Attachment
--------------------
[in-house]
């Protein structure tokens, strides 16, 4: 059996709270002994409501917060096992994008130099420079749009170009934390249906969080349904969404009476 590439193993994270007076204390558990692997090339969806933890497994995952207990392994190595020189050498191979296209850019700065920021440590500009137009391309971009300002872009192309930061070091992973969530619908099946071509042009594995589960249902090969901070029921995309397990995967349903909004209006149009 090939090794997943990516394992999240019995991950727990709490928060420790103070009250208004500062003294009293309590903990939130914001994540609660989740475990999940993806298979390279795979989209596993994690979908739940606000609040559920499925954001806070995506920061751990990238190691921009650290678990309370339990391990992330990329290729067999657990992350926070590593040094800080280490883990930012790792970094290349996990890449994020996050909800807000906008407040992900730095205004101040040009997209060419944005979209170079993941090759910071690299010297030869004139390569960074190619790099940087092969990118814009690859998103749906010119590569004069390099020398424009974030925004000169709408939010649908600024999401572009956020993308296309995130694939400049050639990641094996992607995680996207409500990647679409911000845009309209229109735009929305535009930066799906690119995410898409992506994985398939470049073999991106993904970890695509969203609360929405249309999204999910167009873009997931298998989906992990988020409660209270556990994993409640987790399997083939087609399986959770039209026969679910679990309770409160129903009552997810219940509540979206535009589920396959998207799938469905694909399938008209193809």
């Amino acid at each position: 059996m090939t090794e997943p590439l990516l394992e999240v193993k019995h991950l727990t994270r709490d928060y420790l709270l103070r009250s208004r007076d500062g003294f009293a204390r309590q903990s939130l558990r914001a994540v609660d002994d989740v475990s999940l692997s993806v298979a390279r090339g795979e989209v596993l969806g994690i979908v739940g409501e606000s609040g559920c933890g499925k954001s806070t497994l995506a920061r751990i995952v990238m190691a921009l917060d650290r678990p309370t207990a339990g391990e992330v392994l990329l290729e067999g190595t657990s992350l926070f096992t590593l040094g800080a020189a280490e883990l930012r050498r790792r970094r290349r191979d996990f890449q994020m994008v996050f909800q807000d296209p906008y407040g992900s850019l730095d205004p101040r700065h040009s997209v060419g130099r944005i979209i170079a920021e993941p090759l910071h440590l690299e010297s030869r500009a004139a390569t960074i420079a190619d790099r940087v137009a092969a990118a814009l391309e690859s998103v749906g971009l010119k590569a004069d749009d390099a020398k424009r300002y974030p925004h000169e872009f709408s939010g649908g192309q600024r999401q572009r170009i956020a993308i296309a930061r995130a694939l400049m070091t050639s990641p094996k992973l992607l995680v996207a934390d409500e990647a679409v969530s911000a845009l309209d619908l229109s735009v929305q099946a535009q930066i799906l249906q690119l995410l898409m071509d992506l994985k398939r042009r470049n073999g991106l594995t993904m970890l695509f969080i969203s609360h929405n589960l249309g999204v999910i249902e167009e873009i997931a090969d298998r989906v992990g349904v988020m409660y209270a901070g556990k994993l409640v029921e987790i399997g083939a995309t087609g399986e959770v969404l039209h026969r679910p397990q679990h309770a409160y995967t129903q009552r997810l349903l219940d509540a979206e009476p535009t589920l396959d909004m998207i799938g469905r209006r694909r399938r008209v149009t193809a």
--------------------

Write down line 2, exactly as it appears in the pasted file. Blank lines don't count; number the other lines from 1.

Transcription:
């Protein structure tokens, strides 16, 4: 059996709270002994409501917060096992994008130099420079749009170009934390249906969080349904969404009476 590439193993994270007076204390558990692997090339969806933890497994995952207990392994190595020189050498191979296209850019700065920021440590500009137009391309971009300002872009192309930061070091992973969530619908099946071509042009594995589960249902090969901070029921995309397990995967349903909004209006149009 090939090794997943990516394992999240019995991950727990709490928060420790103070009250208004500062003294009293309590903990939130914001994540609660989740475990999940993806298979390279795979989209596993994690979908739940606000609040559920499925954001806070995506920061751990990238190691921009650290678990309370339990391990992330990329290729067999657990992350926070590593040094800080280490883990930012790792970094290349996990890449994020996050909800807000906008407040992900730095205004101040040009997209060419944005979209170079993941090759910071690299010297030869004139390569960074190619790099940087092969990118814009690859998103749906010119590569004069390099020398424009974030925004000169709408939010649908600024999401572009956020993308296309995130694939400049050639990641094996992607995680996207409500990647679409911000845009309209229109735009929305535009930066799906690119995410898409992506994985398939470049073999991106993904970890695509969203609360929405249309999204999910167009873009997931298998989906992990988020409660209270556990994993409640987790399997083939087609399986959770039209026969679910679990309770409160129903009552997810219940509540979206535009589920396959998207799938469905694909399938008209193809």